David Bourget (Western Ontario)
David Chalmers (ANU, NYU)
Rafael De Clercq
Ezio Di Nucci
Jack Alan Reynolds
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Synthese 152 (3):353 - 370 (2006)
Most naturalists think that the belief/desire model from Hume is the best framework for making sense of motivation. As Smith has argued, given that the cognitive state (belief) and the conative state (desire) are separate on this model, if a moral judgment is cognitive, it could not also be motivating by itself. So, it looks as though Hume and Humeans cannot hold that moral judgments are states of belief (moral cognitivism) and internally motivating (moral internalism). My chief claim is that the details of Hume’s naturalistic philosophy of mind actually allow for a conjunction of these allegedly incompatible views. This thesis is significant, since readers typically have thought that Hume’s view that motivation is not produced by representations, coupled with his view that moral judgments motivate on their own, imply that moral judgments could never take the form of beliefs about, or representations of, the moral (virtue and vice).
|Keywords||Cognitivism Hume Internalism Metaethics Morality Motivation|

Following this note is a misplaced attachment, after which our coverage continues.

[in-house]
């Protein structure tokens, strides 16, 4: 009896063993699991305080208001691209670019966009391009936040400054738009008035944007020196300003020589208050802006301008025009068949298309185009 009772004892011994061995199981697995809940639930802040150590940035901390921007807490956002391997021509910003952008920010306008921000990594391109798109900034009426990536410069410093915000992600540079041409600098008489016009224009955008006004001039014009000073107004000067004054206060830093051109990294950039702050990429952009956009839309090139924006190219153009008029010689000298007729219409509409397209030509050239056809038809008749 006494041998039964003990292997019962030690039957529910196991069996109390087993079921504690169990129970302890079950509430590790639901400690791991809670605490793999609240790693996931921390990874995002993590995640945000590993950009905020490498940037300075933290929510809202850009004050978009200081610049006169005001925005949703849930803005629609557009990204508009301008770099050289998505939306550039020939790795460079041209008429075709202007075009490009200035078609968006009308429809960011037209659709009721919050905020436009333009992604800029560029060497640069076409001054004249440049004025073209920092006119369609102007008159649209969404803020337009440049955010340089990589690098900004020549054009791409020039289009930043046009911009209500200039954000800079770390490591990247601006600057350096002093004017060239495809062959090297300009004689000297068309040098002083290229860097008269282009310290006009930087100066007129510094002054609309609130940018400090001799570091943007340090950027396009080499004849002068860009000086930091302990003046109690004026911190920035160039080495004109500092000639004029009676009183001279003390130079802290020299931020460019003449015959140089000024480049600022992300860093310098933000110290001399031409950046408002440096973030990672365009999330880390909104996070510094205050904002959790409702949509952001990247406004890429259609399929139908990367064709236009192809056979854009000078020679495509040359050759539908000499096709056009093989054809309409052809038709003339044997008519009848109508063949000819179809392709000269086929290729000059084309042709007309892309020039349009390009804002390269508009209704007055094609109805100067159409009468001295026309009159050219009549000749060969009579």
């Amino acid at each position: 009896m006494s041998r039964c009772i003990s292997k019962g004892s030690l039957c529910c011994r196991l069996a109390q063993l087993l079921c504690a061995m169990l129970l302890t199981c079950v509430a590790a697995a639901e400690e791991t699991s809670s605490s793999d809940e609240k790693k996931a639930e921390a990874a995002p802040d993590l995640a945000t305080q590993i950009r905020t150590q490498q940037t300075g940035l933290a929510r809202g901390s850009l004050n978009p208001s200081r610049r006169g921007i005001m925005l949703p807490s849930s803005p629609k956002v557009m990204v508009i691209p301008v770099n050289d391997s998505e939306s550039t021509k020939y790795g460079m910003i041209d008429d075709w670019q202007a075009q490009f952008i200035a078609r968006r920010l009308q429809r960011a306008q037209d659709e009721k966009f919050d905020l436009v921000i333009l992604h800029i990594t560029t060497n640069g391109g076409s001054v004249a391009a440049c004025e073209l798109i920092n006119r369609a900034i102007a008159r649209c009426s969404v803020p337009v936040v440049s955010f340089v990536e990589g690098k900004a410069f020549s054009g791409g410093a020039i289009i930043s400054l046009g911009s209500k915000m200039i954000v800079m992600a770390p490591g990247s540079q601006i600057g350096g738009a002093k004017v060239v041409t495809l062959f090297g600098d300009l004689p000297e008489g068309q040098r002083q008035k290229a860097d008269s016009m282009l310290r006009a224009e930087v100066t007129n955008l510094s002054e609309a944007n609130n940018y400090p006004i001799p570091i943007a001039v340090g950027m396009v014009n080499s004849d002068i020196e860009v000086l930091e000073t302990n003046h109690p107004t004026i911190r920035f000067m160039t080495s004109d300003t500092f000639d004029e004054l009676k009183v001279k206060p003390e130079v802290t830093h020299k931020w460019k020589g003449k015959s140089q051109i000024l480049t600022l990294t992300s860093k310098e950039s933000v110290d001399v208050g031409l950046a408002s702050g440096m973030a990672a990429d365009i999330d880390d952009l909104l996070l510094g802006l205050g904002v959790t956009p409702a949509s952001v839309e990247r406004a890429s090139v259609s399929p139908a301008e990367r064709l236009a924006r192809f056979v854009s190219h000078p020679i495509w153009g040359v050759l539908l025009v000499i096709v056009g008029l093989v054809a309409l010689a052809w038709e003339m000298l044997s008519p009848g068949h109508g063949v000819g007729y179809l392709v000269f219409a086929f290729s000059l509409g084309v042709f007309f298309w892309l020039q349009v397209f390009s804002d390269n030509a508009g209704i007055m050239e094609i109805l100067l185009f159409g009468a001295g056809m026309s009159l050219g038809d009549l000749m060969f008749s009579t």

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References found in this work BETA
Simon Blackburn (1998/2000). Ruling Passions. Oxford University Press.
Stephen L. Darwall (1983). Impartial Reason. Cornell University Press.
Bernard Williams (1979). Internal and External Reasons. In Ross Harrison (ed.), Rational Action. Cambridge University Press 101-113.
Don Garrett (1997). Cognition and Commitment in Hume's Philosophy. Oxford University Press.
Citations of this work BETA
Ragnar Francén (2010). Moral Motivation Pluralism. Journal of Ethics 14 (2):117-148.
Gunnar Björnsson & Ragnar Francén Olinder (2013). Internalists Beware—We Might All Be Amoralists! Australasian Journal of Philosophy 91 (1):1 - 14.
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